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Simple and Lasting Ideas on Managing Information Systems

Years ago, when I was a student I was assigned a textbook. It was an introduction to Business Computer Systems. The author’s—David M. Kroenke—books were (and still are) used in undergraduate computer information systems and master’s level business courses in management information systems.

This post is about something that I learned from that author that I have come back to time and again. I found it to be a simple and lasting idea that I have built upon over the years.

Not a Model, Just a List with Details  

What I found in that textbook was a description of the components of a business computer system. Kroenke was careful not to call this listing of items a model although he might have easily done so. He could have created model depictions like the model of a profession or an IT governance model. Instead, he kept his list simple and elegant. And, keeping it as a list didn’t introduce the risk of confusion through a graphical depiction like a concept chart.

What’s in the List?

Kroenke’s list, the components of a business computer system, included:

  • Computer equipment or hardware
  • Programs
  • Data
  • Procedures
  • Personnel

With Kroenke, computer equipment included a discussion of input, process, output and storage. For programs, there was just system and application1. Data included input, process, output and stored (not storage like hardware). Procedures were system use (the users) and system operation (the operators). Finally, personnel were system developers, operators, users and clientele. This list is so simple and easy to build upon.

How I Use it

Over the years, I have used this list as a tool to better understand IT. A few years ago, I needed to understand a class of software associated with business rules. I discovered that this software took two forms. One form utilized previously defined business rules in a running system whereas the other form extracted them, imagined them if you like, by reading source code and reverse engineering the main idea. To help me deeply understand rules software, I used the Kroenke list of components in a checklist manner.

Where did the software run? This told me if the software ran on mainframe, distributed or PCs. What data is used and where is it stored? I discovered that rules were stored in a keyed file or database for access. Other data was extracted from the source programs. How were procedures impacted? Business rules had a big impact on procedures. When the business changed the rules changed not the programs themselves. Having rules accessed by software meant having rules administrators to manage them. Procedures changed significantly because of the software. What about the impact on people? Business rules involved learning new programming skills. For those who had old systems replaced by new ones facilitated by business rules extraction, they needed to find a new role with the replacement system or find a new job.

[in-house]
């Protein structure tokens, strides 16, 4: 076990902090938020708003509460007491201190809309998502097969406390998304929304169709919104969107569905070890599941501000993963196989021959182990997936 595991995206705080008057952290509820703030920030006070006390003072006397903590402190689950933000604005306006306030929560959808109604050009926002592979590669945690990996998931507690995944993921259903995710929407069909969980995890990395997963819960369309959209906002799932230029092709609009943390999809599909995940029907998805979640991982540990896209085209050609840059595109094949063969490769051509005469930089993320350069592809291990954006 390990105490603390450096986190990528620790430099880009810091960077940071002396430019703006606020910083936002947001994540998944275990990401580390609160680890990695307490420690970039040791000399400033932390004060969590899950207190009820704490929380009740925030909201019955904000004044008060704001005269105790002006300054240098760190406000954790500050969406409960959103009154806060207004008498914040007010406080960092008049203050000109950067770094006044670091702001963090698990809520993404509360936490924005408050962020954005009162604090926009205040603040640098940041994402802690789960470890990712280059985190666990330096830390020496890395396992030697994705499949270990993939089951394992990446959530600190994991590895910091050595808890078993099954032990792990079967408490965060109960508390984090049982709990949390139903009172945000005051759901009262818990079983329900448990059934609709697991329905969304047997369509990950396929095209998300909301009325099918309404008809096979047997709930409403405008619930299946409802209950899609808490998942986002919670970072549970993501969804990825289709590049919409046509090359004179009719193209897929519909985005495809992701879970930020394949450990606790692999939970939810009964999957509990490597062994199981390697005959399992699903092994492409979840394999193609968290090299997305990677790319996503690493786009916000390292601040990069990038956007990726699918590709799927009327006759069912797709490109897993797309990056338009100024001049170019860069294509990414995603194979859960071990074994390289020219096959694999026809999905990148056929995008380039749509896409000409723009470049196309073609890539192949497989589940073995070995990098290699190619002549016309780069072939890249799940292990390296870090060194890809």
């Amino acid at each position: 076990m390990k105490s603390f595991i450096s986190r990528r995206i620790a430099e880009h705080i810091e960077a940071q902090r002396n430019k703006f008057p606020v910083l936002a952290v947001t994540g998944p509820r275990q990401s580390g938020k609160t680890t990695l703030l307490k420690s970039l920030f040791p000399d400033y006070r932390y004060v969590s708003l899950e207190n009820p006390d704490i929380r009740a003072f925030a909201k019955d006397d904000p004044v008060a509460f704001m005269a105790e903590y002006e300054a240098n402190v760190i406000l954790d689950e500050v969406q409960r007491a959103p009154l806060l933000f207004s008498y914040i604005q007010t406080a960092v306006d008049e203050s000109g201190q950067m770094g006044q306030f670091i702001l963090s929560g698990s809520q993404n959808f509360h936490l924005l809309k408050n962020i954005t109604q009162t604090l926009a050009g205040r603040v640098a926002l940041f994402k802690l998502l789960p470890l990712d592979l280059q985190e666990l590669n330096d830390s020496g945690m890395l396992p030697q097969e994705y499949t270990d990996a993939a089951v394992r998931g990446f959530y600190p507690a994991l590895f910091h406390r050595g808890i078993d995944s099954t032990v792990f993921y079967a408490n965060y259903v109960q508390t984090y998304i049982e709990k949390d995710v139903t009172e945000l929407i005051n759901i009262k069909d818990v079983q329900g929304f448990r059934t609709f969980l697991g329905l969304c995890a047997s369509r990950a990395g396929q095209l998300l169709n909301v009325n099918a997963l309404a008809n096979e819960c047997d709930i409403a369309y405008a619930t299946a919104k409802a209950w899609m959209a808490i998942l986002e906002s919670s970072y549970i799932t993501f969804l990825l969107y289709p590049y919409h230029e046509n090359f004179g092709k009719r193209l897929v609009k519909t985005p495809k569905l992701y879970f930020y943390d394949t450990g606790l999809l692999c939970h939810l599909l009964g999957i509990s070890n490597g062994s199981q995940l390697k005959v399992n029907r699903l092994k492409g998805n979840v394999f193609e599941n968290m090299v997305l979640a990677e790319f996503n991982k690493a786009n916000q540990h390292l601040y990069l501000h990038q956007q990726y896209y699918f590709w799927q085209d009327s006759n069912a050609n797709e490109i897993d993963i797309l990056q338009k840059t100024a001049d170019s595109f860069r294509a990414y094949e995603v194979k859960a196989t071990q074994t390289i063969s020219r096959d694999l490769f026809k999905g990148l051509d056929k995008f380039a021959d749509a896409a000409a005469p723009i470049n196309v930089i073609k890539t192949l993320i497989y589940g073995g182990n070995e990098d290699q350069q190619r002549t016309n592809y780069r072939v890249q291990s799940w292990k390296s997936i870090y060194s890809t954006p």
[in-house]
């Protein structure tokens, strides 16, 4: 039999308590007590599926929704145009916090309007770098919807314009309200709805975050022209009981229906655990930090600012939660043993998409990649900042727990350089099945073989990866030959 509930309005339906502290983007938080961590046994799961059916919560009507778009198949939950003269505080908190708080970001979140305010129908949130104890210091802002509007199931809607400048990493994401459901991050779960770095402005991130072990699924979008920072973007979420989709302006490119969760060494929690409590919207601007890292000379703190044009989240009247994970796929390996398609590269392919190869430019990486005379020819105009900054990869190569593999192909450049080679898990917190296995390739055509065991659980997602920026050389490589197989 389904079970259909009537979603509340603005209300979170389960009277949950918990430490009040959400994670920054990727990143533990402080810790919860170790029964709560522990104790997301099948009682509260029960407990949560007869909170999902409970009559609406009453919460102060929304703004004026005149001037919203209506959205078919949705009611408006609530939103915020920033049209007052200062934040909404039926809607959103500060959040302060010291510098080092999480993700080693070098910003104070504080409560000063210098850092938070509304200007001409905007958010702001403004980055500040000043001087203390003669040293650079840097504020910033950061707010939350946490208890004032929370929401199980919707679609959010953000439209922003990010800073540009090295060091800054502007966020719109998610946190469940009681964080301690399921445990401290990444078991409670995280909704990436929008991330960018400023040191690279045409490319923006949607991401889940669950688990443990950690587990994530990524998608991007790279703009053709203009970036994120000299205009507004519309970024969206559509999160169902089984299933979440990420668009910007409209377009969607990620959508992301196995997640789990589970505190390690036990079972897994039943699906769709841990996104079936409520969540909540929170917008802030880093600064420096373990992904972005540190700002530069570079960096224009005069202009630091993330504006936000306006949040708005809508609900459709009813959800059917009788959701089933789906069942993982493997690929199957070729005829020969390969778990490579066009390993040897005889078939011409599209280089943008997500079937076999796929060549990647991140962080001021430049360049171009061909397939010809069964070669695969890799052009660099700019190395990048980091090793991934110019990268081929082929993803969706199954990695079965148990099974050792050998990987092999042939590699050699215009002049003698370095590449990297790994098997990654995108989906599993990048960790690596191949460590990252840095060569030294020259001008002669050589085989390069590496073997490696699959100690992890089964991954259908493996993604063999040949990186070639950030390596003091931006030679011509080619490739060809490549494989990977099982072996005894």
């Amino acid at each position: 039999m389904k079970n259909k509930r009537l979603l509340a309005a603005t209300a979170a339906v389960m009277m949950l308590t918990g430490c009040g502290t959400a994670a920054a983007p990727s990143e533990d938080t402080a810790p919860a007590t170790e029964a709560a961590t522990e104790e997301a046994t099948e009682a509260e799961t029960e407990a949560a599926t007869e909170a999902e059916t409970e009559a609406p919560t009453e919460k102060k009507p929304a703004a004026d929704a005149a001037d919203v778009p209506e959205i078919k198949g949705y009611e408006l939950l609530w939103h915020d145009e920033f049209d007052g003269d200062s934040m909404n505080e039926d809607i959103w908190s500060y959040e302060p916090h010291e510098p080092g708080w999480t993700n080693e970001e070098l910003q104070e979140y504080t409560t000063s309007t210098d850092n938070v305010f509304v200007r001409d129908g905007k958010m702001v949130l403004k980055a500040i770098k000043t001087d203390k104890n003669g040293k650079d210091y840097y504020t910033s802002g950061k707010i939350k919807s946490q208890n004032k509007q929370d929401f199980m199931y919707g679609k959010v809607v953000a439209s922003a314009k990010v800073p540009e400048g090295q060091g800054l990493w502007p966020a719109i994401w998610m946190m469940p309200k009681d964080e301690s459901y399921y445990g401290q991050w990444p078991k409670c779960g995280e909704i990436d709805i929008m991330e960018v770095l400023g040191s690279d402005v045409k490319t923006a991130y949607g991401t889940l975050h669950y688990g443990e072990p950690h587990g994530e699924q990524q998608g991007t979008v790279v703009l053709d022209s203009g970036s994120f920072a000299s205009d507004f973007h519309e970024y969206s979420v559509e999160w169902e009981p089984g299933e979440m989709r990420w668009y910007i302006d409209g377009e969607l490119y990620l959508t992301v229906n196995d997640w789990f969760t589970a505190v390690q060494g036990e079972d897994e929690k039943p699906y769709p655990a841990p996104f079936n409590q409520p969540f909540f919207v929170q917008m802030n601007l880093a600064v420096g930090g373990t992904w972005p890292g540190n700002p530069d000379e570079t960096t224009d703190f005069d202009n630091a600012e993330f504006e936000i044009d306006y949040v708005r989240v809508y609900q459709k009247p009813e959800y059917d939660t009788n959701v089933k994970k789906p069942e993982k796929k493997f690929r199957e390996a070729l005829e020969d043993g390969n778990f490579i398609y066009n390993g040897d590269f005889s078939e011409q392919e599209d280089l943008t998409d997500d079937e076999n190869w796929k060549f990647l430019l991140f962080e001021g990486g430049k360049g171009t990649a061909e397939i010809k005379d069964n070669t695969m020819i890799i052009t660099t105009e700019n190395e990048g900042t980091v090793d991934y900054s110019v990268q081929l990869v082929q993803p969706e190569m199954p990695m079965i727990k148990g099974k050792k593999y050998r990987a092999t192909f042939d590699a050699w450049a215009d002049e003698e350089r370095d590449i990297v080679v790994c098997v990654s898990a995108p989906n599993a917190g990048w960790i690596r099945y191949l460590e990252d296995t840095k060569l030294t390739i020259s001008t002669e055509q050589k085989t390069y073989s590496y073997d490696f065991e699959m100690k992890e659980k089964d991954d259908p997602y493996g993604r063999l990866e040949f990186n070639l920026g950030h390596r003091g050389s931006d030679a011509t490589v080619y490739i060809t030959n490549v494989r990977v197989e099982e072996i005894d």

I will explore other useful models in the weeks to come. Do you have a model that you have used time and time again in your work?

When exploring a new kind of software and you want to answer the question—“where does this software fit into the big picture?” see IDC’s Worldwide Software Taxonomy. In 2016, Henry D. Morris made the update in July. The IDC publication number was US41572216. IDC updates it annually and you can generally find at least the table of contents on the web without requiring payment.  Kroenke listed two kinds—system and application. IDC lists (1) Applications, (2) Application Development and Deployment and (3) System Infrastructure Software as its top categories.